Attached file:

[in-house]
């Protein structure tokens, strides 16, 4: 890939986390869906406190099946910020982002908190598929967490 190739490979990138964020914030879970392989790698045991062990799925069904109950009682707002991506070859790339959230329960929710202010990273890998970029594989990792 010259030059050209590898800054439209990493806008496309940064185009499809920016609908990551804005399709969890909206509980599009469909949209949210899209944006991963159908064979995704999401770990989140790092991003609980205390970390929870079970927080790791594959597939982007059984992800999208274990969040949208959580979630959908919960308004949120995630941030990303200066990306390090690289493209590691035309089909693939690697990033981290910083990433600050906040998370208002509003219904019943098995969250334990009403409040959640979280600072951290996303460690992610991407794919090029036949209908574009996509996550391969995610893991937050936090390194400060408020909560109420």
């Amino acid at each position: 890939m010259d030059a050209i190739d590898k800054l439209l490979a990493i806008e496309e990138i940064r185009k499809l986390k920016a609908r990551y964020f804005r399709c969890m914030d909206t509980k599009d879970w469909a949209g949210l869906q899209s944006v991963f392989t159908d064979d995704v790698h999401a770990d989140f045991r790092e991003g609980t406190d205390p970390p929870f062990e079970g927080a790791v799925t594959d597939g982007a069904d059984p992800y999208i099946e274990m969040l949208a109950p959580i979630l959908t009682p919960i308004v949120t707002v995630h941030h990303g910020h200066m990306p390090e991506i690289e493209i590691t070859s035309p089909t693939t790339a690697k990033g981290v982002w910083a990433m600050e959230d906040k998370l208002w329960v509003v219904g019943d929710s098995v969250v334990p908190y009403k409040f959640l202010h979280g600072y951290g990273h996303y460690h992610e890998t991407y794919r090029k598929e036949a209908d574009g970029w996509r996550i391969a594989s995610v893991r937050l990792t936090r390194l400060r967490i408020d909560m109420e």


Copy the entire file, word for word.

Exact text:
[in-house]
């Protein structure tokens, strides 16, 4: 890939986390869906406190099946910020982002908190598929967490 190739490979990138964020914030879970392989790698045991062990799925069904109950009682707002991506070859790339959230329960929710202010990273890998970029594989990792 010259030059050209590898800054439209990493806008496309940064185009499809920016609908990551804005399709969890909206509980599009469909949209949210899209944006991963159908064979995704999401770990989140790092991003609980205390970390929870079970927080790791594959597939982007059984992800999208274990969040949208959580979630959908919960308004949120995630941030990303200066990306390090690289493209590691035309089909693939690697990033981290910083990433600050906040998370208002509003219904019943098995969250334990009403409040959640979280600072951290996303460690992610991407794919090029036949209908574009996509996550391969995610893991937050936090390194400060408020909560109420």
């Amino acid at each position: 890939m010259d030059a050209i190739d590898k800054l439209l490979a990493i806008e496309e990138i940064r185009k499809l986390k920016a609908r990551y964020f804005r399709c969890m914030d909206t509980k599009d879970w469909a949209g949210l869906q899209s944006v991963f392989t159908d064979d995704v790698h999401a770990d989140f045991r790092e991003g609980t406190d205390p970390p929870f062990e079970g927080a790791v799925t594959d597939g982007a069904d059984p992800y999208i099946e274990m969040l949208a109950p959580i979630l959908t009682p919960i308004v949120t707002v995630h941030h990303g910020h200066m990306p390090e991506i690289e493209i590691t070859s035309p089909t693939t790339a690697k990033g981290v982002w910083a990433m600050e959230d906040k998370l208002w329960v509003v219904g019943d929710s098995v969250v334990p908190y009403k409040f959640l202010h979280g600072y951290g990273h996303y460690h992610e890998t991407y794919r090029k598929e036949a209908d574009g970029w996509r996550i391969a594989s995610v893991r937050l990792t936090r390194l400060r967490i408020d909560m109420e």